Let's start with The Happy. Young Son is graduating from college next week and there are many things that have to be finished before that joyous occasion arrives: plastic removed from every room in the house (even though the painters are (still) not finished), guest rooms prepared for Married Daughter and Son-in-law who are flying in from Pennsylvania, and invitations mailed. (Yes, we are in somewhat of a time crunch here, due to many circumstances beyond our control.) D's cancer extended throughout Young Son's high school and college years. He has worked hard to put himself through and will be exiting with a degree in English/Mass Communications. This is a family seriously in need of a celebration and Young Son has given us the perfect venue.
Then, there is The Crazy. I am a first grade teacher. There are 20 days of school left. You do the math. Every year at this time I always think we should be given hazardous duty pay, like when the military is deployed to the most dangerous and difficult locations. The good news is: I am "looping" with my students, and will have this same wonderful bunch as second graders next year. Can't wait. After I have a summer off to recover from the month of May.
And last? There is The Unthinkable. I've finally stumbled upon the anniversary of dates from last year when D was told his life would only last a few more months. I never thought I'd be the person who clicked off the dates in my head, yet here I am: Last year on Mother's Day weekend, we celebrated with Young Son and his girlfriend on Saturday, and other family members on Sunday. We went home to buy plane tickets online to Seattle (to visit D's youngest daughter) and Las Vegas (to see Barry Manilow, before he pulled that little cancellation shenanigan). "Let's wait until after my MRI results next week", D said. That Wednesday he woke me up in the middle of the night to take him to the emergency room with pain too difficult to manage at home. Followed by a biopsy. And a doctor's visit to hear: one to three months at best.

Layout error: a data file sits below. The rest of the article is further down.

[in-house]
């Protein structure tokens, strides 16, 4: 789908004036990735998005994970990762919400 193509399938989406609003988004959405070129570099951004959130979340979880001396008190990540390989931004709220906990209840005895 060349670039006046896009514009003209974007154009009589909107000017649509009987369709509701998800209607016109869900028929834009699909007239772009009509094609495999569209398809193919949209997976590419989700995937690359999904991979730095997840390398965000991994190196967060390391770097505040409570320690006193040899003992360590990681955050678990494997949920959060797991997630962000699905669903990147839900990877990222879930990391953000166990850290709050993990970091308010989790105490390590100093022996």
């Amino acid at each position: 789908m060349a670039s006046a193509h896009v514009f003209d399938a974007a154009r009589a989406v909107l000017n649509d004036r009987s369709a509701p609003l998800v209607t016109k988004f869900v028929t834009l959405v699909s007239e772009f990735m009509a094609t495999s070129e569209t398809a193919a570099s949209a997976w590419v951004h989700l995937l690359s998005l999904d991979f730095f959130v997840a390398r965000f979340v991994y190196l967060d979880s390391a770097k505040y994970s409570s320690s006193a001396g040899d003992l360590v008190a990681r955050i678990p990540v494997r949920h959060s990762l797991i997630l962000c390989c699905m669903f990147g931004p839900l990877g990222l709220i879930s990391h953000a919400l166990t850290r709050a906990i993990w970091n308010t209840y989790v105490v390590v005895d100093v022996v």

I cannot remember exactly what we said as we sat in the car trying to process The News. I do remember going to a restaurant and deciding how best to tell the kids. And boxing up our untouched food. I do remember going in before dawn to tell my principal I'd be missing the last week of school for a final hospital visit to drain D's lungs. I do remember saying good-bye to Young Son as he left for his summer study abroad in Costa Rica, and making contingency plans in case he should need to come home quickly. (He did.)
And the memories of a time I was numbed to a year ago continue to roll over me, with a sadness so profound I sometimes find it difficult to breathe. It is not the brittle-as-broken-glass feeling I experienced soon after D's death. It is more like a weighty shroud descending over me. Just heavy and inescapable.
I feel like if I can just get past July 13, the date of the ultimate loss, I can stop making markers in my mind. By then I will have passed every holiday, birthday and anniversary without D. Even as I'm trying to convince myself of this, I stumble upon an article that says the second year is even harder for a widow because there is no more denial to hide behind. Drat. Not sure if I'm buying a ticket to that dance.
One thing they kept asking in my grief class: is it possible for joy and pain to co-exist? Well, yes. But I'm looking for the day when it's the joy that causes the bubble to tilt off plumb.